Wednesday, September 28

Will Microsoft Own Crowdsourcing?

Cross-posted at the Center for Internet and Society Blog

The patent application has a simple title: Crowdsourcing.

Filed on May 18, 2009, the application is assigned to Microsoft and claims a “computer-implemented” crowdsourcing method. The claims seem very broad. Folks have noticed that Facebook has a pending application for crowdsourced translations. But Microsoft's application for crowdsourcing itself has, at least so far, slipped under the radar.

The ownership of crowdsourcing seems like an important question. Crowdsourcing has been in the news in the wake of the amazing paper published last week in Nature Structural and Molecular Biology. The paper reveals that players of an online game called Foldit needed only a few days to solve a difficult biological puzzle (the crystal structure of M-PMV retroviral protease) that had stumped scientists for years.

The paper notes the significance of crowdsourcing in the breakthrough:

Although much attention has recently been given to the potential of crowdsourcing and game playing, this is the first instance that we are aware of in which online gamers solved a longstanding scientific problem. These results indicate the potential for integrating video games into the real-world scientific process: the ingenuity of game players is a formidable force that, if properly directed, can be used to solve a wide range of scientific problems.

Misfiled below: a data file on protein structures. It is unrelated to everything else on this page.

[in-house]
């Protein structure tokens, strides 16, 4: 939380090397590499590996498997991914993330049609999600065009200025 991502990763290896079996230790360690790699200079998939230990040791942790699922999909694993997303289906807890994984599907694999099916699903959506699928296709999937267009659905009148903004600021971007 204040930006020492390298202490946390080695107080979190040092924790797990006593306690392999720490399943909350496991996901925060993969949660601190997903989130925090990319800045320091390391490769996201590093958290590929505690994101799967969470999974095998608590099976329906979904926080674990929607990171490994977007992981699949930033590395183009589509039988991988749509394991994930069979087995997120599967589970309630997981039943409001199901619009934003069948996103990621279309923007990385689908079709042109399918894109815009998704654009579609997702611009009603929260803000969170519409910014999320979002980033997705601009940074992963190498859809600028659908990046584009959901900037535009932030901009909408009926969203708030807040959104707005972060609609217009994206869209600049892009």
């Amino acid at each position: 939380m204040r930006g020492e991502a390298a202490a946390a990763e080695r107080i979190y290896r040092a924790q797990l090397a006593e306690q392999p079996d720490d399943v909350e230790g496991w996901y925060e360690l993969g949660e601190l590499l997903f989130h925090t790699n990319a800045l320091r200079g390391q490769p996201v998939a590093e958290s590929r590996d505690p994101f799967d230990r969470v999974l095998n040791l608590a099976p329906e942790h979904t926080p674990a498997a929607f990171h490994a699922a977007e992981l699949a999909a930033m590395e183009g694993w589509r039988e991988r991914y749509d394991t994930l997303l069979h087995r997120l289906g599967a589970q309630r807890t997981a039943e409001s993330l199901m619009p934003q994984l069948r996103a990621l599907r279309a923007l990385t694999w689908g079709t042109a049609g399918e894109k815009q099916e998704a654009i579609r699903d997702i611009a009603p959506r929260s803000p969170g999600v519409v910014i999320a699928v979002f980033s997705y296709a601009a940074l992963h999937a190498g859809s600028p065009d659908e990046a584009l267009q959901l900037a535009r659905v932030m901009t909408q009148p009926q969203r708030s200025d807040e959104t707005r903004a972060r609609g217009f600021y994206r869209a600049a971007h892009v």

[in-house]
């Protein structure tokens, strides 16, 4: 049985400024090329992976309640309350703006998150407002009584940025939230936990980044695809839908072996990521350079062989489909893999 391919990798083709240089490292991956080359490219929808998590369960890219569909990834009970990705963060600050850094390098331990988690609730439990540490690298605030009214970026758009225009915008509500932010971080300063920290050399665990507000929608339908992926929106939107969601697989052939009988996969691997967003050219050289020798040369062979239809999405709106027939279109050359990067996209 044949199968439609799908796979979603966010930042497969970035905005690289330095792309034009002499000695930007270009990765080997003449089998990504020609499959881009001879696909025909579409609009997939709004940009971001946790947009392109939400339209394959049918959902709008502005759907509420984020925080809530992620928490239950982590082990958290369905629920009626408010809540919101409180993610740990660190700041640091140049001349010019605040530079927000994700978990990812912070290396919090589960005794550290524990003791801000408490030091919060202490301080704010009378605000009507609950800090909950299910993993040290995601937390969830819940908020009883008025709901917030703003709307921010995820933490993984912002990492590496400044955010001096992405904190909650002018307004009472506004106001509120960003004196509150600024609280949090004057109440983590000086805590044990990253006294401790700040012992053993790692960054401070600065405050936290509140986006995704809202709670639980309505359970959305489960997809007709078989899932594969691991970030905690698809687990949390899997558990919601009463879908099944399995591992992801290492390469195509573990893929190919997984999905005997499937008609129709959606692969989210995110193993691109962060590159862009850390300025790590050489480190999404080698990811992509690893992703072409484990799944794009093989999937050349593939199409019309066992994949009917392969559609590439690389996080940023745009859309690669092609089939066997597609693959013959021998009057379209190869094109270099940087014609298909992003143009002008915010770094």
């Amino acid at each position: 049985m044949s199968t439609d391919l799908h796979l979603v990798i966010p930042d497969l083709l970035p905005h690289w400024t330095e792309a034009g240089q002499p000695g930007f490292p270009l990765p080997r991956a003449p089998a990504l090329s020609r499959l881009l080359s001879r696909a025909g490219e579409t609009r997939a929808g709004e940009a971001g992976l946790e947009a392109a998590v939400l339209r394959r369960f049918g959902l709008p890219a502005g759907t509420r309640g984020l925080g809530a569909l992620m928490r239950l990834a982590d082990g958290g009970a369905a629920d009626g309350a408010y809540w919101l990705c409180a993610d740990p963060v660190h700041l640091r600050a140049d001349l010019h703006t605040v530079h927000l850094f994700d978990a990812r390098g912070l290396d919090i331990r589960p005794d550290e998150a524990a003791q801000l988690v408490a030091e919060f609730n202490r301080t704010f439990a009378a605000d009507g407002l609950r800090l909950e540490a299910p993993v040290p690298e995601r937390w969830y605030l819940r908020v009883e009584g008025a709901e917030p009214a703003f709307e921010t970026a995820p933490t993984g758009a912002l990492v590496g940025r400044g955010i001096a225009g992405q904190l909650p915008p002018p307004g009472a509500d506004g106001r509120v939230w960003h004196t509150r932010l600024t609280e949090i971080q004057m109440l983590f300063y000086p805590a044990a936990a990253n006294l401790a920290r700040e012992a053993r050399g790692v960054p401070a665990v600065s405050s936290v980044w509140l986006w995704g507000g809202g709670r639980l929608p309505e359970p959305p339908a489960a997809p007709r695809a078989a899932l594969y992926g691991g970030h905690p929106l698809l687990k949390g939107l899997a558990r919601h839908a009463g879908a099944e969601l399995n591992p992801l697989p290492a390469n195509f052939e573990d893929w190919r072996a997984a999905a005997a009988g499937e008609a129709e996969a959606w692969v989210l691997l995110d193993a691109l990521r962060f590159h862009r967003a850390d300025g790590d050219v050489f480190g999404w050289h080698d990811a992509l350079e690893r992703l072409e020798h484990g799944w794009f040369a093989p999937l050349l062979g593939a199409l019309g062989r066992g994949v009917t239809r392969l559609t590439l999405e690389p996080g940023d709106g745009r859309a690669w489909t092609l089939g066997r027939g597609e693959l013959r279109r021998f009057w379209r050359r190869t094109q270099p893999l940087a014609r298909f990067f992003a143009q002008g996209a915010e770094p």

If crowdsourcing could become a major source of innovation, I worry about patents--whether from Microsoft or others--that might capture the inventive process itself.

Perhaps I'm wrong to worry. Maybe Microsoft's application isn't as broad as it appears to me. If so, Microsoft won't mind its patent application getting a little bit of attention. After all, it recently joined a crowdsourcing service that looks for prior art to knock out patents. And other initiatives, such as Peer-to-Patent, allow the public to crowdsource prior art for pending patent applications.

It would certainly be ironic if a patent on crowdsourcing was rejected thanks to crowdsourcing.


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